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How to direct a short film
Making a short film is one of the most important experience a budding filmmaker must have. This really gives you a peep view of the experience you would most likely undergo as a full fledged filmmaker. It also enables you to understand your style of filmmaking and the area that you would enjoy most as a filmmaker.
When I started making my first short film, I looked around for information on where to start and how to proceed. Though, there is a lot of information available, it was for people who had a bigger budget. I am writing this from my experience to help independent filmmakers who has almost zero budget. Hope you will find this helpful.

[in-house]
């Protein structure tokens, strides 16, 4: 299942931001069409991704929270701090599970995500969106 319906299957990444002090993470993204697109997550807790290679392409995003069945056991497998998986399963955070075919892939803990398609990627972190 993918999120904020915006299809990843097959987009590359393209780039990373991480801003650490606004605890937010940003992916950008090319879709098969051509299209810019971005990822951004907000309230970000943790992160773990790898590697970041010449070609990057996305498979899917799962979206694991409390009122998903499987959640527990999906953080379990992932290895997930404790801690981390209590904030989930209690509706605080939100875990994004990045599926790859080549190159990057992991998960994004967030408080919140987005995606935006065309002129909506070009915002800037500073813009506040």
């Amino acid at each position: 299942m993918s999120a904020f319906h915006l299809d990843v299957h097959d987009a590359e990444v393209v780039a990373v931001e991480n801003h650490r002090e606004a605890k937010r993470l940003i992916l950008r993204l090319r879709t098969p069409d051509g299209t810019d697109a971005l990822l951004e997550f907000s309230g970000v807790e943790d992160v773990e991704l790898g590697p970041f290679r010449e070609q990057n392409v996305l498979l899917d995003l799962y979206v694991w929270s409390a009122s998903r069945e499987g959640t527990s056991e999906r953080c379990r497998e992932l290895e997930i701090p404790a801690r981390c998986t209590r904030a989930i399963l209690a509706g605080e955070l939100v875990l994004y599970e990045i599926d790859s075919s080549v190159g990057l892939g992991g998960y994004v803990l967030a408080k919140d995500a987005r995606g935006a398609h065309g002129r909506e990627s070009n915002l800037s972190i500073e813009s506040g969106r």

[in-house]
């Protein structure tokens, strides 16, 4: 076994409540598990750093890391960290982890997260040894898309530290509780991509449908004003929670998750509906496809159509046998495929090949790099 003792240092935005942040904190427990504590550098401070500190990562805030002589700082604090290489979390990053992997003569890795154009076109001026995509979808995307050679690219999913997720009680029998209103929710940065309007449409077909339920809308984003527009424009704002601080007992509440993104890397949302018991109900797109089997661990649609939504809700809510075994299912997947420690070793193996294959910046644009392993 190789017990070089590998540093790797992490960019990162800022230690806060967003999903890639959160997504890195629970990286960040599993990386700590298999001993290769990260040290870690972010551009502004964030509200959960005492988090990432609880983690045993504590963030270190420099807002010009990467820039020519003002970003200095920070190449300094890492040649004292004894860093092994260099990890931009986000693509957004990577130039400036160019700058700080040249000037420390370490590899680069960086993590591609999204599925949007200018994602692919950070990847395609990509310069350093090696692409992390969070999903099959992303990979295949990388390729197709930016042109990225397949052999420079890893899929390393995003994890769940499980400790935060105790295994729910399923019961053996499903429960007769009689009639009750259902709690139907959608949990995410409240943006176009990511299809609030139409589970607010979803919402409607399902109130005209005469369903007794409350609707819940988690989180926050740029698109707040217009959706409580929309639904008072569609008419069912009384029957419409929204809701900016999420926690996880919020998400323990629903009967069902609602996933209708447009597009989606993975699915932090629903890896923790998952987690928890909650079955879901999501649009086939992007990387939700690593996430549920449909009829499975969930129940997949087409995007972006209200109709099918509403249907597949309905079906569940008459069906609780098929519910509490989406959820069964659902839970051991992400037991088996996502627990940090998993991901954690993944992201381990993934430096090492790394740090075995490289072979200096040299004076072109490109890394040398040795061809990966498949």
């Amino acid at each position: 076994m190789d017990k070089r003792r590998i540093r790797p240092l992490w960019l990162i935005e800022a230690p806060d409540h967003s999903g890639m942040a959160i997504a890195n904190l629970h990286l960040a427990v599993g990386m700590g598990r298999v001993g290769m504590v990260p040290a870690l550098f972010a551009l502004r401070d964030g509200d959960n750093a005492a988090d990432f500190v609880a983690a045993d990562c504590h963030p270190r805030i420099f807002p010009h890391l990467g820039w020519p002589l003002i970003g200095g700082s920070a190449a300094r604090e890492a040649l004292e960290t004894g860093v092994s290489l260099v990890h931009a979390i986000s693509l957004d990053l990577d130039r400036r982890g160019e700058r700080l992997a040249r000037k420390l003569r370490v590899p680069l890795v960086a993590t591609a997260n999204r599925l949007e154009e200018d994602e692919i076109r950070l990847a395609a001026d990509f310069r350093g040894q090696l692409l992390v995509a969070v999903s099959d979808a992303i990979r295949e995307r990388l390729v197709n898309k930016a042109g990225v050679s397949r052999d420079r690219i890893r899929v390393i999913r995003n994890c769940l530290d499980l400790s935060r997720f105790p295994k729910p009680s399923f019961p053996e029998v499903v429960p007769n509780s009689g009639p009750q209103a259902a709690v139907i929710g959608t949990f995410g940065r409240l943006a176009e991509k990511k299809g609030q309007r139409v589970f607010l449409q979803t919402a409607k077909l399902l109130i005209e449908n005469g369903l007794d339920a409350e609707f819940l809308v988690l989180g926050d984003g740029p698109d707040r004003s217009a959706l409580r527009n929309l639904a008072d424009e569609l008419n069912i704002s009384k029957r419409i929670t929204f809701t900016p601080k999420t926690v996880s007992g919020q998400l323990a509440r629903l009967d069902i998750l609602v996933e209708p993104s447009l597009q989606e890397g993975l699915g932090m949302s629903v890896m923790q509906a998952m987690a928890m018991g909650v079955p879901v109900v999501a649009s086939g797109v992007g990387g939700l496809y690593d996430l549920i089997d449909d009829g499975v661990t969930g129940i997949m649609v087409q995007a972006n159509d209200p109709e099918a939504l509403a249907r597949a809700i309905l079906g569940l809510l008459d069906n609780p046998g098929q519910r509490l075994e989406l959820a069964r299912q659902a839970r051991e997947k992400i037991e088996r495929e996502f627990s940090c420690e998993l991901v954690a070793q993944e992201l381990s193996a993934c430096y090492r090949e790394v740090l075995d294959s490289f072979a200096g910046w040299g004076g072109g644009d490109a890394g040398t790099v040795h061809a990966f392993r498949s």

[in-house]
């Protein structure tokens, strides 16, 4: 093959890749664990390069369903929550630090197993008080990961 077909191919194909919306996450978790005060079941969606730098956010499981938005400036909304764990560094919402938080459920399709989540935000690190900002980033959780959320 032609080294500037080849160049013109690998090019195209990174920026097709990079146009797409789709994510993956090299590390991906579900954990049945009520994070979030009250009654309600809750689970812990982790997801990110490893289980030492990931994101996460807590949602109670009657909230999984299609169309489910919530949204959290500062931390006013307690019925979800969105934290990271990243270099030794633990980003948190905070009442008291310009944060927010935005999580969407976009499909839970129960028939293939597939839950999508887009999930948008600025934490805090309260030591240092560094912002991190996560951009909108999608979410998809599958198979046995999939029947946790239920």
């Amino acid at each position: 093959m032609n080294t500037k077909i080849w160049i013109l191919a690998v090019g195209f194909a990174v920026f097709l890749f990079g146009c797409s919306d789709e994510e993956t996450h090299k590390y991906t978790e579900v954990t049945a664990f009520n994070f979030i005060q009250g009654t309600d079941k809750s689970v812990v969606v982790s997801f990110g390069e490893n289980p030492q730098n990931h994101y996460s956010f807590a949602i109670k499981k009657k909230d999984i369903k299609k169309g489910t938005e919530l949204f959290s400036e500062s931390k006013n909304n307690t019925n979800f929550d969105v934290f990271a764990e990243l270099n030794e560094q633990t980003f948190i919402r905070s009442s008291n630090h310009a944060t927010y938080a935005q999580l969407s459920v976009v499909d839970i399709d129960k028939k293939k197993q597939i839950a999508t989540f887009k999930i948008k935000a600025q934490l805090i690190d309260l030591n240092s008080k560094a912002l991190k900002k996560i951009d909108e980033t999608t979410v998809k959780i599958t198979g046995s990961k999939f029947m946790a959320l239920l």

A good metaphor to making a film is building a house. Both happen in 3 stages.
- Pre - Production
- Post - Production
1. Pre - Production
Hands down, this is the most important stage of the filmmaking process. This is what drives all the further stages. If you get this right, the odds are that you are going to get your film right. This stage has the following sub-stages.
Idea -> Story -> Screenplay -> Shooting script
Going by our metaphor, pre-production is like drawing the blueprint for the house. With a proper blueprint, you are imagining the house as detailed as possible before building it.
Examples of an idea
- Exploring a concept you are interested in.
- Bringing out a character which intrigued you.
- Different way of presenting a known story.